The eldest son of a primary-school headmaster and a devout Christian mother, Wole Soyinka lived a comfortable life in the Aké parsonage in Abeokuta. Ake: The Years of Childhood is author Wole Soyinka’s autobiographical account about events in his childhood between about and in the town of Ake. Wole Soyinka was a bright, curious child and his account of his early childhood in the town of Abeokuta in Western Nigeria is enchanting.
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I’m glad I decided to give him a chance. I enjoyed the book a lot more sole our in-class discussion of it, and I would revisit it again someday. The Years of Childhood from BookRags.
Turns out Quizup was good for something besides killing time. Except Wole’s story is much more hopeful. Up until this book was published, he was known for his plays and his work of criticism: Can I get a fre copy of this book from anyone?
Aké: The Years of Childhood Summary & Study Guide
His earliest memory — as far as I could tell from the book — was from when he was two-and-a-half. The death of his sister on her first brithday makes use of that initial confusion to create a powerful sense of tragedy and shock when Wole sees her in her coffin and realises what has happened. Write a customer review. His personal story includes imprisonment, a death sentence and a madcap escape on a motorbike. Jul 29, Tinea rated it liked it Recommended to Tinea by: This page was last edited on 15 Decemberat I will admit that the last events view spoiler [of a powerful feminist uprising combined with a well grounded criticism of the acts of white people in WWII hide spoiler ] won my heart in the most biased of ways, but I challenge anyone to not be stirred by those dramatic last pages.
Also, Achebe’s book deals with the time right before colonization really took hold, and “Ake” takes place during World War II; by then, many British customs were entrenched soyinja the schools, government, etc. I loved being in young Wole Soyinka’s head. Recollections become stronger, more deeply felt, more keenly described. Most importantly, accidentally, during this phase of Soyinka’s life events which marked perhaps scarred history were taking place -The 2nd World War, Colonialism Nigeria under Britain and, the Women’s Movement in Egbaland.
From Wikipedia, the free encyclopedia. Sep 30, Wendy Budetti rated it really liked it. Autobiography is not a genre I’m that keen on, but soyinnka is a definite exception.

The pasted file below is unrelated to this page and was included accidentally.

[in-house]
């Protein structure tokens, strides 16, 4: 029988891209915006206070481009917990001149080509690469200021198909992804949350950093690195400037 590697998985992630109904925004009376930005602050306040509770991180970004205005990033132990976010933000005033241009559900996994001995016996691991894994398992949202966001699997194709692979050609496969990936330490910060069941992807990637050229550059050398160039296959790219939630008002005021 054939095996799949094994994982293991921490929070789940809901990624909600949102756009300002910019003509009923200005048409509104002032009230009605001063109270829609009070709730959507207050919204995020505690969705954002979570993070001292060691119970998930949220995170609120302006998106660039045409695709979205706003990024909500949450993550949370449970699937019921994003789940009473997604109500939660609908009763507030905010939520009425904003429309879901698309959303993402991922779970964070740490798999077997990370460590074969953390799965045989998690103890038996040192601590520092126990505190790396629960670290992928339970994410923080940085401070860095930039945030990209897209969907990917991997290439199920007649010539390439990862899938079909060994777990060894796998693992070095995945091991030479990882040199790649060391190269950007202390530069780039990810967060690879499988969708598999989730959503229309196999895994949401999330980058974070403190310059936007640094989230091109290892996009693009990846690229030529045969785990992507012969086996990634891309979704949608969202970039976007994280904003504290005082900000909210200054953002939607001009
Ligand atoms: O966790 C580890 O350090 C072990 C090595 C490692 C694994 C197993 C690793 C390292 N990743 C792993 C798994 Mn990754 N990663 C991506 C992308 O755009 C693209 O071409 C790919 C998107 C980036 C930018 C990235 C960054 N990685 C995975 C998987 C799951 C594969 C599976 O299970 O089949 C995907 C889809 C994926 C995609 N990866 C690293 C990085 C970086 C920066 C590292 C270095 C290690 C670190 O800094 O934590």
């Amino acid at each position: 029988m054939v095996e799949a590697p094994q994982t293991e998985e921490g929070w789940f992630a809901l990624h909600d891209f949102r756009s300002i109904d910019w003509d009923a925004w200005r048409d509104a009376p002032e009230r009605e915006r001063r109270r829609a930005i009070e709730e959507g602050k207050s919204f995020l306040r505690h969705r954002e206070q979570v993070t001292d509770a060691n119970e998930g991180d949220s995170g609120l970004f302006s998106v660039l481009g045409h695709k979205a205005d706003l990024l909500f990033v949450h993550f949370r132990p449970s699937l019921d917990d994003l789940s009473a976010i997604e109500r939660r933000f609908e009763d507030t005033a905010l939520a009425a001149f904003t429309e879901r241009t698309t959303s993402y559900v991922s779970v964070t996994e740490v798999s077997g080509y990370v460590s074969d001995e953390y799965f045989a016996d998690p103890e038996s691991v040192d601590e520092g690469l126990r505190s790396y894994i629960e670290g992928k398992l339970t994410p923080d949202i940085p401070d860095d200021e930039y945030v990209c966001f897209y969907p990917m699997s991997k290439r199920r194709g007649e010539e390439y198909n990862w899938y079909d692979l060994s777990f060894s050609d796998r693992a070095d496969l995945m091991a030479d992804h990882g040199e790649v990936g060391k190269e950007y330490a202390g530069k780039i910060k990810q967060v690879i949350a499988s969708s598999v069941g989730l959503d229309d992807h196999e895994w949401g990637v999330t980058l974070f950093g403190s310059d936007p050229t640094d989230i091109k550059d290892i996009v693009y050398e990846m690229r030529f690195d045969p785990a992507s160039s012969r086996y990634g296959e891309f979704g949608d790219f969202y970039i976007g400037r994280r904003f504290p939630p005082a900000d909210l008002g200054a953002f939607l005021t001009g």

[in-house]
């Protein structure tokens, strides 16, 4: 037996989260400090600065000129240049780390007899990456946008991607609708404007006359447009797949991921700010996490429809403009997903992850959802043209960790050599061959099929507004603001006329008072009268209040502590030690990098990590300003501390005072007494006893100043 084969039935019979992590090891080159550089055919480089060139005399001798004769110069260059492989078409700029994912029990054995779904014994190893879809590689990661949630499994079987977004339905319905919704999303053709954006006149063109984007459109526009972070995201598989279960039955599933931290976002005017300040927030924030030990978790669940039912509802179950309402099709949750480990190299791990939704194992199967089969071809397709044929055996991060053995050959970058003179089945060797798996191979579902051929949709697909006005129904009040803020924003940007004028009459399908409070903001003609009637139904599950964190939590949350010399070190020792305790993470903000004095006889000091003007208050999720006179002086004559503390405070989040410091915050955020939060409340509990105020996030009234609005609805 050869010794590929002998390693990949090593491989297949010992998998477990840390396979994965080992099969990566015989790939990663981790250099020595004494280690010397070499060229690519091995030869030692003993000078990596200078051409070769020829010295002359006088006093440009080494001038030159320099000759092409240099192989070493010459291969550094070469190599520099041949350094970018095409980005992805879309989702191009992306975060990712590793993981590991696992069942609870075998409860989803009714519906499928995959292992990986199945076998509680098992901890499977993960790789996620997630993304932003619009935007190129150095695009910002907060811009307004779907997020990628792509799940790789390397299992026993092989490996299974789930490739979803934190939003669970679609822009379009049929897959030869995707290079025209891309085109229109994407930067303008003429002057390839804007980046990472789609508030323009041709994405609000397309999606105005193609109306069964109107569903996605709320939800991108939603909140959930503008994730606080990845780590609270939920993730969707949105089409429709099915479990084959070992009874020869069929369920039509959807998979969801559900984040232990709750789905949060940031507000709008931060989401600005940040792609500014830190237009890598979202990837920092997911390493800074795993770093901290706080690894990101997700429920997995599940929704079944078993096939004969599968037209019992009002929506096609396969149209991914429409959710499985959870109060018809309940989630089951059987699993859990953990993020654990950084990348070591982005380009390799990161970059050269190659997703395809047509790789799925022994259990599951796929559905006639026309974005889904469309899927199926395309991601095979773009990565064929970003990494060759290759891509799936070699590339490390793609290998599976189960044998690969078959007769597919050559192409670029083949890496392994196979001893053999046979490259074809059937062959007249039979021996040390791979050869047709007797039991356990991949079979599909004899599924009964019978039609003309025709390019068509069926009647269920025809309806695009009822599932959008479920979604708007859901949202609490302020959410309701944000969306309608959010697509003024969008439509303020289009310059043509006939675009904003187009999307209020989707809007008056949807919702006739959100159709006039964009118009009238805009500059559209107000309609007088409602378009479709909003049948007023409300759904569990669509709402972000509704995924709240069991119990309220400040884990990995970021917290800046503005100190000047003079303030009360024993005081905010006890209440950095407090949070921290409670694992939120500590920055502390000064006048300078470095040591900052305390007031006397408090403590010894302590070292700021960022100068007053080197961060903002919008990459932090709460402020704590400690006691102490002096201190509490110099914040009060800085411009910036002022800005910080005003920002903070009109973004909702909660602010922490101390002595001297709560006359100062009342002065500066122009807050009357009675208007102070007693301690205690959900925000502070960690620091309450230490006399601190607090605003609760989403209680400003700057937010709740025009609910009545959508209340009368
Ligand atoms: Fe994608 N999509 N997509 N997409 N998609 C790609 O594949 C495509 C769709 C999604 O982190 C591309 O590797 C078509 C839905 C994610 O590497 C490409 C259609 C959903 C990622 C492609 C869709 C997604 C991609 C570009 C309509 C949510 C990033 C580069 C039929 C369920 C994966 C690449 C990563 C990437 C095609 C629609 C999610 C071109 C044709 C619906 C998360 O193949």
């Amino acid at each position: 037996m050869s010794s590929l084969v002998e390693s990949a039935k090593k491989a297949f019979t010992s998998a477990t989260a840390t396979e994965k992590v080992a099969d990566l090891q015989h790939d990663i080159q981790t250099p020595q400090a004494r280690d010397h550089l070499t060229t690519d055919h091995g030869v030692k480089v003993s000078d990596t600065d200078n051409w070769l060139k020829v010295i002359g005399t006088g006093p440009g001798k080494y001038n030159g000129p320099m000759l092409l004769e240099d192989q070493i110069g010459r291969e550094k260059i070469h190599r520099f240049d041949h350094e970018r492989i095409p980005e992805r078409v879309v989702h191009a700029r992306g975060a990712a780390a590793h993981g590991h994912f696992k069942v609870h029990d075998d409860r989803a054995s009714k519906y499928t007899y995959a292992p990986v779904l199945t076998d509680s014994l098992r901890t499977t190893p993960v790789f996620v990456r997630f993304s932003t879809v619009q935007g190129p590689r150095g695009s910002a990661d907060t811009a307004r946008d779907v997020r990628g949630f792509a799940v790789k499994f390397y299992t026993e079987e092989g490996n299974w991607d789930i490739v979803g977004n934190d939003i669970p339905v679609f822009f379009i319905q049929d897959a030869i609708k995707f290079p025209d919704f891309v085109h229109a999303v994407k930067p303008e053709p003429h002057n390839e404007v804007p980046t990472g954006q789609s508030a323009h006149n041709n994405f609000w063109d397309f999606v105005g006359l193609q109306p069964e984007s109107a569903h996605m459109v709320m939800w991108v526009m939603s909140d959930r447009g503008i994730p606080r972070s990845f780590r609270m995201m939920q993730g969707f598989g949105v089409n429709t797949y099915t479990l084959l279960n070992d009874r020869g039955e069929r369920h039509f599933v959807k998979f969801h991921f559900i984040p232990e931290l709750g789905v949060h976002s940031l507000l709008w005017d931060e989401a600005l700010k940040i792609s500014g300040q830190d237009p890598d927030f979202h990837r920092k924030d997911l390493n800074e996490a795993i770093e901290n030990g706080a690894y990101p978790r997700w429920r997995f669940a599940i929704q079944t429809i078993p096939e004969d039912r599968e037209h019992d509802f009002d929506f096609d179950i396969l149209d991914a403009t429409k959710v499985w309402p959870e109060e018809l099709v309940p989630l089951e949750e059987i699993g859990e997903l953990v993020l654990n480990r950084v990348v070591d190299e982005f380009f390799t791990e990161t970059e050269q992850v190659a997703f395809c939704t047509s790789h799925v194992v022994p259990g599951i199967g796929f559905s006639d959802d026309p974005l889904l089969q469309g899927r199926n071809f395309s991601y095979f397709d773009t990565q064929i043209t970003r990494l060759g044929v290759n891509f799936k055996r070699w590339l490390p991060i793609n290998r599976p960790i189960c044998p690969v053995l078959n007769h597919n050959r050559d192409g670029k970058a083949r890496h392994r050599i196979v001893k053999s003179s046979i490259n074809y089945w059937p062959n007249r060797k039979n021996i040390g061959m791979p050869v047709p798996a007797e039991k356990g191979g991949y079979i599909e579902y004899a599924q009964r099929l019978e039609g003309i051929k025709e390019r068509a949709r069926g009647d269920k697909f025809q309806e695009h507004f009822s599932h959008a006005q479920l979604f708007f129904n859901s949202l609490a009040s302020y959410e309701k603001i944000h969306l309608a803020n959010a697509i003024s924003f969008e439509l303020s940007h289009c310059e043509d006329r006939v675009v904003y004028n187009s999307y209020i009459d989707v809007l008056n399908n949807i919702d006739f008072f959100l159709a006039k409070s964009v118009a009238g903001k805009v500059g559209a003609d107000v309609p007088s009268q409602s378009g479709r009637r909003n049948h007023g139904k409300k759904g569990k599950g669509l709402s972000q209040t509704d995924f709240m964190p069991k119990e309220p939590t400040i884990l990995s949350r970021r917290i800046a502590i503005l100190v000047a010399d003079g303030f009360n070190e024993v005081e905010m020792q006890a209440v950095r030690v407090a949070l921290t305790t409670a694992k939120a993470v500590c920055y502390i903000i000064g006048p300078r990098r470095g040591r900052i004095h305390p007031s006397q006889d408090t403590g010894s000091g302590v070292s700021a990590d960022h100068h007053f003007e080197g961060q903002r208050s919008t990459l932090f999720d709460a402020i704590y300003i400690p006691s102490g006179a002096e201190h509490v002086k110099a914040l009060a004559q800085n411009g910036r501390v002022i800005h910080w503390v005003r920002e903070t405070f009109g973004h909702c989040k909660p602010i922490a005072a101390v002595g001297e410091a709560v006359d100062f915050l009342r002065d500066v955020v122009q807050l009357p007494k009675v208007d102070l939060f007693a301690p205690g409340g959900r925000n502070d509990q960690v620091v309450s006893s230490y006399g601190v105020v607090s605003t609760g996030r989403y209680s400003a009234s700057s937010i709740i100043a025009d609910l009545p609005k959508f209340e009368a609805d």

A dazzling memoir of an African childhood from Nobel Prize-winning Nigerian novelist, playwright, and poet Wole Soyinka. More summaries and resources for teaching or studying Ak: There were so many a familiar story, lores and ubiquitous narratives of my own formative years.
In this case, though, it doesn’t disappoint at all. Browse all BookRags Study Guides. It was a good read. Out of the entirety of ISoLT, Swann’s Way is the volumetric portion that stays with me, both out of the initial contact of superb wonder and my penchant for childhood narratives that don’t talk down to its younger self.
You Must Set Forth at Dawn: Amazon Drive Cloud storage from Amazon. I looked at him in some astonishment. Feb 10, Sotinka rated it liked it. World War II is going on but it is glimpsed from kae. This section contains words approx. As well as domestic and school dramas, Soyinka’s adventures include following a marching band to the next town when he was only five, taking part in a snake hunt, and being ritually scarified by his grandfather.
Ships from and sold by Amazon. Jul 13, Anne Lutomia rated it really liked it Shelves: Growing up is a sometimes difficult process for Wole. Being young and incredibly inquisitive and curious, Wole gets into lots of trouble, both physically and emotionally.
Aké: The Years of Childhood (Wole Soyinka) – book review
Each and every sentence is more of a beam than a part, interchange of far reaching wave and concentrating of particle as Soyinka conjures up his childhood in as delightfully subsuming a manner as the best fiction often does.
Nov 26, Lindsey rated it really liked it. His is a time of great transition, with traditional pagan spiritualism giving way to Christianity, and the local language of Yoruba becoming mixed with the English of Mother England. If that’s the case, I cannot think of a more perfect protagonist than little Wole.
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I don’t generally like stories told from the perspective of young children, but this book was incredible; since it’s nonfiction it’s not required to be tragic, but it’s not all nostalgia either; it is just fun to read, Soyinka comes across a bright, somewhat mischievous child; his parents, “Essay” and “Wild Christian” — apparently its a cultural norm to refer to close relatives by nicknames — are very interest The autobiography of the Nobel prize winner from about three or four to eleven.
Wole Soyinka is fiercely curious, always questioning everything much to the exasperation of his parents.
Hmm I love how Wole Soyinka told the story.